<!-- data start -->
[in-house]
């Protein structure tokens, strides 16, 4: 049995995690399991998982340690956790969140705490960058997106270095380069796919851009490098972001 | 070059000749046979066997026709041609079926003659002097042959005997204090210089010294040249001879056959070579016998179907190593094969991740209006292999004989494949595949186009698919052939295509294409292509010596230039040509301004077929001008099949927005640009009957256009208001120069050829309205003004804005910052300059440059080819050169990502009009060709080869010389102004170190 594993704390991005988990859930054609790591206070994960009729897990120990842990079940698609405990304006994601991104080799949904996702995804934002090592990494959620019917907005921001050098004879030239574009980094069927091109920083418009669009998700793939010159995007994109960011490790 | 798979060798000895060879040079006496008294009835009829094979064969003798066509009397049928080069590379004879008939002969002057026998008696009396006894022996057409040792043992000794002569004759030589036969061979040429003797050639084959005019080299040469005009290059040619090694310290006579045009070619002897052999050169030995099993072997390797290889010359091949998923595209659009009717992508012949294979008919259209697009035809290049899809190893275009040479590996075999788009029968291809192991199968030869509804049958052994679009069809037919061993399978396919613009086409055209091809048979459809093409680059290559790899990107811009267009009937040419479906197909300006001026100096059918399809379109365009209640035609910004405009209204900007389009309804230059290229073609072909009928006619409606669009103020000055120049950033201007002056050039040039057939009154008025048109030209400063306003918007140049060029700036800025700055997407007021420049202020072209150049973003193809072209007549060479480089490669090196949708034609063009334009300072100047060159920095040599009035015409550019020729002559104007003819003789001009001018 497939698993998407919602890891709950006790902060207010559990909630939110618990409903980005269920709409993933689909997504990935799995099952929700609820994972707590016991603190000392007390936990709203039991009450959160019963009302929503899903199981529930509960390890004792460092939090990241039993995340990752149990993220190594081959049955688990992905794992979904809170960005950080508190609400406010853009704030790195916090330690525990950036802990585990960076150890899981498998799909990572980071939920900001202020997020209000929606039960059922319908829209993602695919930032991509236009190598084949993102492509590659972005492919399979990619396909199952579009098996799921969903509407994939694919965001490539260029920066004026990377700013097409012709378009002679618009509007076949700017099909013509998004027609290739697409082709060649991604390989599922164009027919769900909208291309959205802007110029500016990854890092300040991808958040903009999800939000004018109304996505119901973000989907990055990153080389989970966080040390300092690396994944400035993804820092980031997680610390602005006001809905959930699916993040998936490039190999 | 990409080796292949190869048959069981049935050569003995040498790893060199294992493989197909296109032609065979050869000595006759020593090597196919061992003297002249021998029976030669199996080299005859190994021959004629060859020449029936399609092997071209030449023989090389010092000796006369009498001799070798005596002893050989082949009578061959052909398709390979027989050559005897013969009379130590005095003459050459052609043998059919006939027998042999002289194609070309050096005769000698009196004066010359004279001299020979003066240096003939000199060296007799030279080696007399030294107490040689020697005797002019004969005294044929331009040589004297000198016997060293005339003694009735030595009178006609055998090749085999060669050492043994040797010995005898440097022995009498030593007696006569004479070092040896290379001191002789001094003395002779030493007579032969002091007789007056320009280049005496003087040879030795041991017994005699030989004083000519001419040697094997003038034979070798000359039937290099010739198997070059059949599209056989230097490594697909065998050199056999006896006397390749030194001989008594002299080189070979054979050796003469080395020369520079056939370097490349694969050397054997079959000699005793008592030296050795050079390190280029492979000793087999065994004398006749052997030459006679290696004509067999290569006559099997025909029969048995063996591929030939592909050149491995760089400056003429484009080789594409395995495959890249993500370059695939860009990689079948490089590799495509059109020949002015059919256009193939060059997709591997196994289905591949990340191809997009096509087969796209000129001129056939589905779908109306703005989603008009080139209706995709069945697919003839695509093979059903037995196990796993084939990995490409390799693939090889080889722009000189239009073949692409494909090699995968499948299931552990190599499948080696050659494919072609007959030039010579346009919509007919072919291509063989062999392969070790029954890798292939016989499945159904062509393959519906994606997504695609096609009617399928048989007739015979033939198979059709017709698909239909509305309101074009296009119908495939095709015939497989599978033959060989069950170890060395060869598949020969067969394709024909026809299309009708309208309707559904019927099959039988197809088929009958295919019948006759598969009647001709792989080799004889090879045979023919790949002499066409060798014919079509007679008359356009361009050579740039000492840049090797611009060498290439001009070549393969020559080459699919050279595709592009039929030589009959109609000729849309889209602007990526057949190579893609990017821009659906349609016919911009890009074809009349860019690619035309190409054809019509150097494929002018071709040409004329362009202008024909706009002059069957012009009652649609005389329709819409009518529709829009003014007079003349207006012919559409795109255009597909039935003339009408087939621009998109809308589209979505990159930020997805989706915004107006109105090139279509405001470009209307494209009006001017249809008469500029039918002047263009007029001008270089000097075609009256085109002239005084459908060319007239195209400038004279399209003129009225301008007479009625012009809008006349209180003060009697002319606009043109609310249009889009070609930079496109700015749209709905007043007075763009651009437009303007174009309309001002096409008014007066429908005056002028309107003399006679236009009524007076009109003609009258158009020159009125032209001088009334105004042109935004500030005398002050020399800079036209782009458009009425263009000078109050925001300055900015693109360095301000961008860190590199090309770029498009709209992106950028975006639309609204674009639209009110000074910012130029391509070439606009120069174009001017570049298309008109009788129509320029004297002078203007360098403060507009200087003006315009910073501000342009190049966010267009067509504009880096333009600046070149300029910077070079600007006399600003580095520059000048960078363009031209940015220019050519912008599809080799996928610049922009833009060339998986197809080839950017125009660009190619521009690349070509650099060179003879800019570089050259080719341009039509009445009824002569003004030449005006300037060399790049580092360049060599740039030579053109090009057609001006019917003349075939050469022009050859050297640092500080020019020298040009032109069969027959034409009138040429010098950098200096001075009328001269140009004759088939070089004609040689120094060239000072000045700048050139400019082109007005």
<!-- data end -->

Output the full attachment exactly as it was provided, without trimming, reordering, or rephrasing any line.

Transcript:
[in-house]
């Protein structure tokens, strides 16, 4: 049995995690399991998982340690956790969140705490960058997106270095380069796919851009490098972001 | 070059000749046979066997026709041609079926003659002097042959005997204090210089010294040249001879056959070579016998179907190593094969991740209006292999004989494949595949186009698919052939295509294409292509010596230039040509301004077929001008099949927005640009009957256009208001120069050829309205003004804005910052300059440059080819050169990502009009060709080869010389102004170190 594993704390991005988990859930054609790591206070994960009729897990120990842990079940698609405990304006994601991104080799949904996702995804934002090592990494959620019917907005921001050098004879030239574009980094069927091109920083418009669009998700793939010159995007994109960011490790 | 798979060798000895060879040079006496008294009835009829094979064969003798066509009397049928080069590379004879008939002969002057026998008696009396006894022996057409040792043992000794002569004759030589036969061979040429003797050639084959005019080299040469005009290059040619090694310290006579045009070619002897052999050169030995099993072997390797290889010359091949998923595209659009009717992508012949294979008919259209697009035809290049899809190893275009040479590996075999788009029968291809192991199968030869509804049958052994679009069809037919061993399978396919613009086409055209091809048979459809093409680059290559790899990107811009267009009937040419479906197909300006001026100096059918399809379109365009209640035609910004405009209204900007389009309804230059290229073609072909009928006619409606669009103020000055120049950033201007002056050039040039057939009154008025048109030209400063306003918007140049060029700036800025700055997407007021420049202020072209150049973003193809072209007549060479480089490669090196949708034609063009334009300072100047060159920095040599009035015409550019020729002559104007003819003789001009001018 497939698993998407919602890891709950006790902060207010559990909630939110618990409903980005269920709409993933689909997504990935799995099952929700609820994972707590016991603190000392007390936990709203039991009450959160019963009302929503899903199981529930509960390890004792460092939090990241039993995340990752149990993220190594081959049955688990992905794992979904809170960005950080508190609400406010853009704030790195916090330690525990950036802990585990960076150890899981498998799909990572980071939920900001202020997020209000929606039960059922319908829209993602695919930032991509236009190598084949993102492509590659972005492919399979990619396909199952579009098996799921969903509407994939694919965001490539260029920066004026990377700013097409012709378009002679618009509007076949700017099909013509998004027609290739697409082709060649991604390989599922164009027919769900909208291309959205802007110029500016990854890092300040991808958040903009999800939000004018109304996505119901973000989907990055990153080389989970966080040390300092690396994944400035993804820092980031997680610390602005006001809905959930699916993040998936490039190999 | 990409080796292949190869048959069981049935050569003995040498790893060199294992493989197909296109032609065979050869000595006759020593090597196919061992003297002249021998029976030669199996080299005859190994021959004629060859020449029936399609092997071209030449023989090389010092000796006369009498001799070798005596002893050989082949009578061959052909398709390979027989050559005897013969009379130590005095003459050459052609043998059919006939027998042999002289194609070309050096005769000698009196004066010359004279001299020979003066240096003939000199060296007799030279080696007399030294107490040689020697005797002019004969005294044929331009040589004297000198016997060293005339003694009735030595009178006609055998090749085999060669050492043994040797010995005898440097022995009498030593007696006569004479070092040896290379001191002789001094003395002779030493007579032969002091007789007056320009280049005496003087040879030795041991017994005699030989004083000519001419040697094997003038034979070798000359039937290099010739198997070059059949599209056989230097490594697909065998050199056999006896006397390749030194001989008594002299080189070979054979050796003469080395020369520079056939370097490349694969050397054997079959000699005793008592030296050795050079390190280029492979000793087999065994004398006749052997030459006679290696004509067999290569006559099997025909029969048995063996591929030939592909050149491995760089400056003429484009080789594409395995495959890249993500370059695939860009990689079948490089590799495509059109020949002015059919256009193939060059997709591997196994289905591949990340191809997009096509087969796209000129001129056939589905779908109306703005989603008009080139209706995709069945697919003839695509093979059903037995196990796993084939990995490409390799693939090889080889722009000189239009073949692409494909090699995968499948299931552990190599499948080696050659494919072609007959030039010579346009919509007919072919291509063989062999392969070790029954890798292939016989499945159904062509393959519906994606997504695609096609009617399928048989007739015979033939198979059709017709698909239909509305309101074009296009119908495939095709015939497989599978033959060989069950170890060395060869598949020969067969394709024909026809299309009708309208309707559904019927099959039988197809088929009958295919019948006759598969009647001709792989080799004889090879045979023919790949002499066409060798014919079509007679008359356009361009050579740039000492840049090797611009060498290439001009070549393969020559080459699919050279595709592009039929030589009959109609000729849309889209602007990526057949190579893609990017821009659906349609016919911009890009074809009349860019690619035309190409054809019509150097494929002018071709040409004329362009202008024909706009002059069957012009009652649609005389329709819409009518529709829009003014007079003349207006012919559409795109255009597909039935003339009408087939621009998109809308589209979505990159930020997805989706915004107006109105090139279509405001470009209307494209009006001017249809008469500029039918002047263009007029001008270089000097075609009256085109002239005084459908060319007239195209400038004279399209003129009225301008007479009625012009809008006349209180003060009697002319606009043109609310249009889009070609930079496109700015749209709905007043007075763009651009437009303007174009309309001002096409008014007066429908005056002028309107003399006679236009009524007076009109003609009258158009020159009125032209001088009334105004042109935004500030005398002050020399800079036209782009458009009425263009000078109050925001300055900015693109360095301000961008860190590199090309770029498009709209992106950028975006639309609204674009639209009110000074910012130029391509070439606009120069174009001017570049298309008109009788129509320029004297002078203007360098403060507009200087003006315009910073501000342009190049966010267009067509504009880096333009600046070149300029910077070079600007006399600003580095520059000048960078363009031209940015220019050519912008599809080799996928610049922009833009060339998986197809080839950017125009660009190619521009690349070509650099060179003879800019570089050259080719341009039509009445009824002569003004030449005006300037060399790049580092360049060599740039030579053109090009057609001006019917003349075939050469022009050859050297640092500080020019020298040009032109069969027959034409009138040429010098950098200096001075009328001269140009004759088939070089004609040689120094060239000072000045700048050139400019082109007005």